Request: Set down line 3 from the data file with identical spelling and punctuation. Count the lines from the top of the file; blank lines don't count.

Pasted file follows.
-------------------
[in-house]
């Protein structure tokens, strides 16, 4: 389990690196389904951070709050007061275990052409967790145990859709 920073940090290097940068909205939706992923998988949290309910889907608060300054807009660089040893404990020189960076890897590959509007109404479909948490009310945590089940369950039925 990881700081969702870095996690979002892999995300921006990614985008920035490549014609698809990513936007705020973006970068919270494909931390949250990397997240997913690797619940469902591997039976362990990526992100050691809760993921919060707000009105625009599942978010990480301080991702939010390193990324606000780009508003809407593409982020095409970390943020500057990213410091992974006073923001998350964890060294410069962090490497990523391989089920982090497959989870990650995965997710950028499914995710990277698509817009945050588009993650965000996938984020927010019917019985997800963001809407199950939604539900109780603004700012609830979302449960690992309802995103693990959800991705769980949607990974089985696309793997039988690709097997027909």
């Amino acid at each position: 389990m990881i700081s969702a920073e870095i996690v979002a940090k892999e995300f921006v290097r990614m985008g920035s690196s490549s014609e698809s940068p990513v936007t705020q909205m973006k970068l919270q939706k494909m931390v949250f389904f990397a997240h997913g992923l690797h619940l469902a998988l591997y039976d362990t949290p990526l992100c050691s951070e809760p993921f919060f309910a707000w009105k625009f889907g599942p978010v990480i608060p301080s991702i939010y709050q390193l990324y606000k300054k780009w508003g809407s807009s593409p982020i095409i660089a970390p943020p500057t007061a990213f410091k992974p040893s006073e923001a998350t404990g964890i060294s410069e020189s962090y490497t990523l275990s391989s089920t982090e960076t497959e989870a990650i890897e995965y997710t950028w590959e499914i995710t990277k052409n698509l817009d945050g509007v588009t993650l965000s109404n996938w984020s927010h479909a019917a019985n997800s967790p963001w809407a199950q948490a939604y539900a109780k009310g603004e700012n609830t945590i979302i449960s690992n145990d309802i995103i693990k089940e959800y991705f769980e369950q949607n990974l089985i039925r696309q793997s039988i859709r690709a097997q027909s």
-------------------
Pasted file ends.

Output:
């Amino acid at each position: 389990m990881i700081s969702a920073e870095i996690v979002a940090k892999e995300f921006v290097r990614m985008g920035s690196s490549s014609e698809s940068p990513v936007t705020q909205m973006k970068l919270q939706k494909m931390v949250f389904f990397a997240h997913g992923l690797h619940l469902a998988l591997y039976d362990t949290p990526l992100c050691s951070e809760p993921f919060f309910a707000w009105k625009f889907g599942p978010v990480i608060p301080s991702i939010y709050q390193l990324y606000k300054k780009w508003g809407s807009s593409p982020i095409i660089a970390p943020p500057t007061a990213f410091k992974p040893s006073e923001a998350t404990g964890i060294s410069e020189s962090y490497t990523l275990s391989s089920t982090e960076t497959e989870a990650i890897e995965y997710t950028w590959e499914i995710t990277k052409n698509l817009d945050g509007v588009t993650l965000s109404n996938w984020s927010h479909a019917a019985n997800s967790p963001w809407a199950q948490a939604y539900a109780k009310g603004e700012n609830t945590i979302i449960s690992n145990d309802i995103i693990k089940e959800y991705f769980e369950q949607n990974l089985i039925r696309q793997s039988i859709r690709a097997q027909s």